Observation of the Behavior of Fatigue Cracks in Friction Stir Welded Aluminum Alloy Joints
Friction stir welding (FSW) is a new solid-state welding process that can produce low-cost and high-quality joints of especially aluminum and mgnesium alloys. The welding zone consists of different regions with characteristic microstructuralal details such as a weld nugget, a thermo-mechanically-affected zone (TMAZ) and a heat-affected zone (HAZ). Tension-compression fatigue tests were performed using FSW aluminum alloy AA5454 sheet specimens at a stress ratio of –1. To investigate the propagation behavior of small fatigue cracks in those regions, an artificial defect was introduced into different defined locations in the FSW specimens as well as into the parent material specimens. The crack propagation rates depended on the defined locations and were a function of the hardness; that is, the lower the hardness was, the higher the propagation rate was. The crack paths were mostly perpendicular to the applied stress axis, but some crack paths exhibited deviations by the influence of the local anisotropy of the microstructure.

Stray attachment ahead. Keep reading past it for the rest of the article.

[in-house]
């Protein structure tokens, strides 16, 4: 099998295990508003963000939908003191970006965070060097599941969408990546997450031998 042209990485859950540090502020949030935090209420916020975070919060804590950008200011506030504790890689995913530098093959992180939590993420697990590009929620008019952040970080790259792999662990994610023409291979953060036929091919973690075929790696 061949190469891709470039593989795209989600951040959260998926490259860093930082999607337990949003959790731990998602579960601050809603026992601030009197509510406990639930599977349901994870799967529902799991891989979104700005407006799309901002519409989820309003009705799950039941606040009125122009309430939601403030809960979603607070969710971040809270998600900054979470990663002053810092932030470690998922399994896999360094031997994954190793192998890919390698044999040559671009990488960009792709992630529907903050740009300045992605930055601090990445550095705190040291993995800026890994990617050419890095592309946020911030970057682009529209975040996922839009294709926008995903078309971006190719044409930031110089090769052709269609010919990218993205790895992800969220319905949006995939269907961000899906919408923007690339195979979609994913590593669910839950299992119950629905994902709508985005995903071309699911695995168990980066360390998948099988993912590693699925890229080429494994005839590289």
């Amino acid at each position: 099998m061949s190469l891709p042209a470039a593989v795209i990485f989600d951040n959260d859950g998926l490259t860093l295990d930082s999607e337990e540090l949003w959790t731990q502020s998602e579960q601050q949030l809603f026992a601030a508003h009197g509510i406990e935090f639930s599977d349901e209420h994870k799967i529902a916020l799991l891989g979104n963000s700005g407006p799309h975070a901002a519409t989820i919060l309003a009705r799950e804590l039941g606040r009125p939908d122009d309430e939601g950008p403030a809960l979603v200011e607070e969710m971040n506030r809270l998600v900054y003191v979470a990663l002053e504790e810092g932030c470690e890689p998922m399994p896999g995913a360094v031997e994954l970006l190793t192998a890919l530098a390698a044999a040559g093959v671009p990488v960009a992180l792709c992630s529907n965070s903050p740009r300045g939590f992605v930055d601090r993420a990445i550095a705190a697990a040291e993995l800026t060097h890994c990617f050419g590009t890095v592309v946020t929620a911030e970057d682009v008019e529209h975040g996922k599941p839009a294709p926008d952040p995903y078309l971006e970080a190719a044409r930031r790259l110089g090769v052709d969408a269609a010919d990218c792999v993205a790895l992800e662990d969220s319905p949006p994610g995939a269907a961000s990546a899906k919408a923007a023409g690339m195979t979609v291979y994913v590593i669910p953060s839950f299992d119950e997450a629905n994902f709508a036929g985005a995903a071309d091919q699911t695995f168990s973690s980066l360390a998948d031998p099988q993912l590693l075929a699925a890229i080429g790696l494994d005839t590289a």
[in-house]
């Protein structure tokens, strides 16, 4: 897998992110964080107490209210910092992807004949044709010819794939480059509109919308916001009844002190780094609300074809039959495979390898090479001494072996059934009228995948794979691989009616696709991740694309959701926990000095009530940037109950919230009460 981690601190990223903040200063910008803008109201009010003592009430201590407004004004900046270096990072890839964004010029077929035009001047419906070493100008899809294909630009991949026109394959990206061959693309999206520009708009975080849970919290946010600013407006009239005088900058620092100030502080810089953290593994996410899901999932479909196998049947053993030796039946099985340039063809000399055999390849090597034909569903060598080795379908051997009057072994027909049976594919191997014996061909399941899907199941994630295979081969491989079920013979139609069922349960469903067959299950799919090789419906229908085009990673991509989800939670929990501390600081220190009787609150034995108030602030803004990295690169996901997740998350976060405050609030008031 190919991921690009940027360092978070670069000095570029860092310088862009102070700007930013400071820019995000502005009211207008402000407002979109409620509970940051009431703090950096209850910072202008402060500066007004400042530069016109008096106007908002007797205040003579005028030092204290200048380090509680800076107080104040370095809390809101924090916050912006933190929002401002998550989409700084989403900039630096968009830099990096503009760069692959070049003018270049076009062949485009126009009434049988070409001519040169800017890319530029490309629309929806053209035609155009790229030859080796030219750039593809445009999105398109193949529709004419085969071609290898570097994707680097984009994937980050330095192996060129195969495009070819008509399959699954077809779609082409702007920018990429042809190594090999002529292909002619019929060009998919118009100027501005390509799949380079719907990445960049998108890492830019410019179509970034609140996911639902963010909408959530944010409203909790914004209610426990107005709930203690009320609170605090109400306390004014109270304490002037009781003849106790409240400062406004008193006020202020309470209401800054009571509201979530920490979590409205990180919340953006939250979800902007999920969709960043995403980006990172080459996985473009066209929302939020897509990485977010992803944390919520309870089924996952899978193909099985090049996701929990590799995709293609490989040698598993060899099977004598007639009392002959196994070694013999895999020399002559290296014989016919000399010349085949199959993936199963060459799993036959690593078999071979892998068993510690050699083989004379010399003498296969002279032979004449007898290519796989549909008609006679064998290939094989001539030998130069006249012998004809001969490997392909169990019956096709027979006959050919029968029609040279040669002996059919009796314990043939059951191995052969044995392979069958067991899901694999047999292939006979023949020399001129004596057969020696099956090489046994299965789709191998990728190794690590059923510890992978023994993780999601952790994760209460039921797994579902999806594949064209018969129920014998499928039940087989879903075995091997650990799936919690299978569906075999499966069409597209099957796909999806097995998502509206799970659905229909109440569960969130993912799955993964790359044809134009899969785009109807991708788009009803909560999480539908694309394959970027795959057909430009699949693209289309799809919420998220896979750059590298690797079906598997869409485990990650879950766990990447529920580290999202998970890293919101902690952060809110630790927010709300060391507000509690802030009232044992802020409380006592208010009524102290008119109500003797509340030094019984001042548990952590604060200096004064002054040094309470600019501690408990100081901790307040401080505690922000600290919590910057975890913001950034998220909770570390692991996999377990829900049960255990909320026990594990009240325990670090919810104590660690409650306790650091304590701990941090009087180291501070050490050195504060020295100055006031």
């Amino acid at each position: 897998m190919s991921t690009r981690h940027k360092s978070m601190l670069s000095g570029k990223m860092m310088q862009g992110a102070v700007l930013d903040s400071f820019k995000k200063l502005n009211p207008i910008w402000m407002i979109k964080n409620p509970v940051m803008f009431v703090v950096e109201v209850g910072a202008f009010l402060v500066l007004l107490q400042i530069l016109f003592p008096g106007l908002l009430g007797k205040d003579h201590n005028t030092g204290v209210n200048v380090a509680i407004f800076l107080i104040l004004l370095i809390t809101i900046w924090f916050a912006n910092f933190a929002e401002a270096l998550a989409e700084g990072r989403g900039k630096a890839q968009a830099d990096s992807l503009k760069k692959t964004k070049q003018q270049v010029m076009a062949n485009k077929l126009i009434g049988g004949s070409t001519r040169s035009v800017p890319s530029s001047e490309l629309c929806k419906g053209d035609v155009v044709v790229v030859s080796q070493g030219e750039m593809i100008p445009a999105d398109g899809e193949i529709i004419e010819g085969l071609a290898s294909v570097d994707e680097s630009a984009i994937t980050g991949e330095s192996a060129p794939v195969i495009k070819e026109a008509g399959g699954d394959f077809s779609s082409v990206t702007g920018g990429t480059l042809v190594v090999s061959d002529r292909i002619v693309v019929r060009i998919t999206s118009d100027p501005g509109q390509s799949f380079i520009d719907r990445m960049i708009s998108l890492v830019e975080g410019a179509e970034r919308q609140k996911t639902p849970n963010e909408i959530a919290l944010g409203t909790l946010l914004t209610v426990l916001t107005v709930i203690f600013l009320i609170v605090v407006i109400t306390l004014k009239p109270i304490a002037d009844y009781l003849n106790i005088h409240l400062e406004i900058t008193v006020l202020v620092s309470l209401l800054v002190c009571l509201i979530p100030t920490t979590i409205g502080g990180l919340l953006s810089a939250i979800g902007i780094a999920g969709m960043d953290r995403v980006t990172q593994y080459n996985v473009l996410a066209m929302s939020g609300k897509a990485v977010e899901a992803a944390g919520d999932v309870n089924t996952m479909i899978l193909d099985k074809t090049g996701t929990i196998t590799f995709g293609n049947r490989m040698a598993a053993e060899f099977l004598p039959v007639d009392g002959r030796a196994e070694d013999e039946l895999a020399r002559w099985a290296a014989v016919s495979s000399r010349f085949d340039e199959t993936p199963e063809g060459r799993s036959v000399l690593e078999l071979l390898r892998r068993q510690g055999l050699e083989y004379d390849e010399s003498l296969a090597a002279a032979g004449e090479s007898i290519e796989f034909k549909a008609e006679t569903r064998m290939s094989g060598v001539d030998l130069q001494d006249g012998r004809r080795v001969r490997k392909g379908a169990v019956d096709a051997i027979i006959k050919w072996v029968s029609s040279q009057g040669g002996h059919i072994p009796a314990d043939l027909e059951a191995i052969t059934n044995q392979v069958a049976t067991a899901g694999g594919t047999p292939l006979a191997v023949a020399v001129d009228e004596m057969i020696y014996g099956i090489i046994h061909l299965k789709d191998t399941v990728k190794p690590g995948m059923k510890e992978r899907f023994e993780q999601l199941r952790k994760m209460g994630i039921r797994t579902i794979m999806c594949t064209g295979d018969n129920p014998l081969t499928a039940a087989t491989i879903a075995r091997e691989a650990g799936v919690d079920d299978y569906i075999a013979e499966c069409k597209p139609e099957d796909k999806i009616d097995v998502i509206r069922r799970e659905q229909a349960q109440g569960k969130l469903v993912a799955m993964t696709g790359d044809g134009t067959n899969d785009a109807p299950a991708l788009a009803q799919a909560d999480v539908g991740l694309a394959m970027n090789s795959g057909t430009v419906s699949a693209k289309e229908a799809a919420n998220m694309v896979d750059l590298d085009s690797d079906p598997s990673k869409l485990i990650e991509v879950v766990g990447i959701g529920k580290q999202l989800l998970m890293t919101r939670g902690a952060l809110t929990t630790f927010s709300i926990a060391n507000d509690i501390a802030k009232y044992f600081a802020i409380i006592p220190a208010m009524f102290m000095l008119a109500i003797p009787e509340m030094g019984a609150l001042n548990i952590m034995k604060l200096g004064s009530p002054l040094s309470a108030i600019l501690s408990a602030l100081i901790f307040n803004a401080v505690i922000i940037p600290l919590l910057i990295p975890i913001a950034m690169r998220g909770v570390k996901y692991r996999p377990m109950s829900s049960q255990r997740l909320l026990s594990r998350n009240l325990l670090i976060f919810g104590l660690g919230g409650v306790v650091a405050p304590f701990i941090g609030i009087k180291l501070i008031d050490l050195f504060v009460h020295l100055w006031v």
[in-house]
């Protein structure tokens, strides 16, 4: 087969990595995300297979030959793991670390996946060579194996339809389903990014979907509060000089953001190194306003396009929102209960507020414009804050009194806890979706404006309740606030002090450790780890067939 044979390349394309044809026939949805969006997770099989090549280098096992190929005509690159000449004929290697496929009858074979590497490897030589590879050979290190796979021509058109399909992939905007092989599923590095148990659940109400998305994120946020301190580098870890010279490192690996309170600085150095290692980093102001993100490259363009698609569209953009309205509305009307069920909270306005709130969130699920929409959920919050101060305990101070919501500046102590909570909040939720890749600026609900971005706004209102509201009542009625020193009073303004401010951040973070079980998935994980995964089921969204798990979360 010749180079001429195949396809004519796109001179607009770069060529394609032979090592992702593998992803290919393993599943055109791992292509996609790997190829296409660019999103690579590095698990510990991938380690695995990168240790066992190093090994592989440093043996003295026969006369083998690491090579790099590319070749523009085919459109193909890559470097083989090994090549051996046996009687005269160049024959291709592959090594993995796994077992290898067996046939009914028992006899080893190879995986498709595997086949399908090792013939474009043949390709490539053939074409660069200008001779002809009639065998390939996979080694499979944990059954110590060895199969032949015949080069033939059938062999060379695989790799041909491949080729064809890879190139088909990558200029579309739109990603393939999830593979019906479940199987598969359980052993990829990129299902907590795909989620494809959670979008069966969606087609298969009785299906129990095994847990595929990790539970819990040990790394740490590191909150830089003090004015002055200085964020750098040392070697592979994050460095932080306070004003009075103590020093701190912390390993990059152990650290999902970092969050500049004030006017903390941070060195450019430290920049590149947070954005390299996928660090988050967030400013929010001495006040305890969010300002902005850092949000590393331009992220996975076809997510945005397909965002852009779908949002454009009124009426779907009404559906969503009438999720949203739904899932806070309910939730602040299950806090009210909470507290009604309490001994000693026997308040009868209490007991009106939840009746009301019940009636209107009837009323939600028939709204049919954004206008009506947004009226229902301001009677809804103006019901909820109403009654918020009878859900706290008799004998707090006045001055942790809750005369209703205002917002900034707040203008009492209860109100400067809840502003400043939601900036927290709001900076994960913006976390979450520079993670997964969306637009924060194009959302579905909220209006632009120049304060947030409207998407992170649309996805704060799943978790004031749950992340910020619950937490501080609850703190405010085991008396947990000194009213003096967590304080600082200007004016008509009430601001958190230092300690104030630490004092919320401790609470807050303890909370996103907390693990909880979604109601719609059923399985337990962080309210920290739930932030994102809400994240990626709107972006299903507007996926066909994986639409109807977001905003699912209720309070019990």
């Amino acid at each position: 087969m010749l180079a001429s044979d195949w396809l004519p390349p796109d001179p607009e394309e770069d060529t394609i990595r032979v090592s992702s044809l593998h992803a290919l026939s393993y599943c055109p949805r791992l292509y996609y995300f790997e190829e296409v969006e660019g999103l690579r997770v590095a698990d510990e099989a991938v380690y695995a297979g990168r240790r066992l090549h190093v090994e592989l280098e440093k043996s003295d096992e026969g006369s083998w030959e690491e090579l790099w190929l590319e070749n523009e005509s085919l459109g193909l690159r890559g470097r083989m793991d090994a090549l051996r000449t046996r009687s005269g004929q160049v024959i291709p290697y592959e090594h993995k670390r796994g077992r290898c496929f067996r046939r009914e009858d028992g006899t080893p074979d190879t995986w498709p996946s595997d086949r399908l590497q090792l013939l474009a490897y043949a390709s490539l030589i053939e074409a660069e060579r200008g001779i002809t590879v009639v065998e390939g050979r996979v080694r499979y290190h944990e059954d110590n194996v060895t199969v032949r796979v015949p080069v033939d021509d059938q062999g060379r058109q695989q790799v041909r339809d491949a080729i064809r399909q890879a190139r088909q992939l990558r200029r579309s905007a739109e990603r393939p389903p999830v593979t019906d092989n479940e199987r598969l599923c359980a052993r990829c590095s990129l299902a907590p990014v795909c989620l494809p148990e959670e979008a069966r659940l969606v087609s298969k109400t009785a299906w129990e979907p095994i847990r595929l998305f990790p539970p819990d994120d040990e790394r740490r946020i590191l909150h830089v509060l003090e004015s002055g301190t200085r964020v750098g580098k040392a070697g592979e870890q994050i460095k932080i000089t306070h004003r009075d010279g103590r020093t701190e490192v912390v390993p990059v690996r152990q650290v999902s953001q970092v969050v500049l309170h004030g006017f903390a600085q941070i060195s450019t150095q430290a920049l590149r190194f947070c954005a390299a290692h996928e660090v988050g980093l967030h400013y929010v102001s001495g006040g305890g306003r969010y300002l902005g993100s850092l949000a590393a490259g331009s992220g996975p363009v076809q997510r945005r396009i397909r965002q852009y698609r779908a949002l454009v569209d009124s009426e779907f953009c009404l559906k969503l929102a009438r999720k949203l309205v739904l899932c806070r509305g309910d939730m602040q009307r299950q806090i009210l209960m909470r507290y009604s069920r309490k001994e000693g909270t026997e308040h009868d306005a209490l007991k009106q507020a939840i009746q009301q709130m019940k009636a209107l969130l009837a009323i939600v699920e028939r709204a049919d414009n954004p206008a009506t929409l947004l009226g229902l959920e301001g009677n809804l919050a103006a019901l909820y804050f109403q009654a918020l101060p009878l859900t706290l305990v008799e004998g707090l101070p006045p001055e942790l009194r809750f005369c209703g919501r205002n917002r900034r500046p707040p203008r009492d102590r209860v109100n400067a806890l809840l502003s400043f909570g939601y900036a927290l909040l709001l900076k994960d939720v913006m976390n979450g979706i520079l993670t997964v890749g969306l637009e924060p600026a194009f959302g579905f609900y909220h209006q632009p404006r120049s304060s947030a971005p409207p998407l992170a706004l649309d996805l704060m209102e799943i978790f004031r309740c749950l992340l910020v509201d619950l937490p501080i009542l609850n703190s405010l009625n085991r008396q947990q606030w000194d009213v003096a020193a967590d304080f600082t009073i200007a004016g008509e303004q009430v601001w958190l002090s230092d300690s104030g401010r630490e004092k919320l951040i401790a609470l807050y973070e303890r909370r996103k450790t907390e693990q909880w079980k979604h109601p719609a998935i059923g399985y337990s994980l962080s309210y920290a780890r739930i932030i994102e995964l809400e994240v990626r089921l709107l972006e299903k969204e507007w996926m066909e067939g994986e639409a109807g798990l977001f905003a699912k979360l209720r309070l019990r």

H.S. Lee, I.S. Yoon and M.H. Aliabadi
K. Katsuki et al., "Observation of the Behavior of Fatigue Cracks in Friction Stir Welded Aluminum Alloy Joints", Key Engineering Materials, Vols. 385-387, pp. 797-800, 2008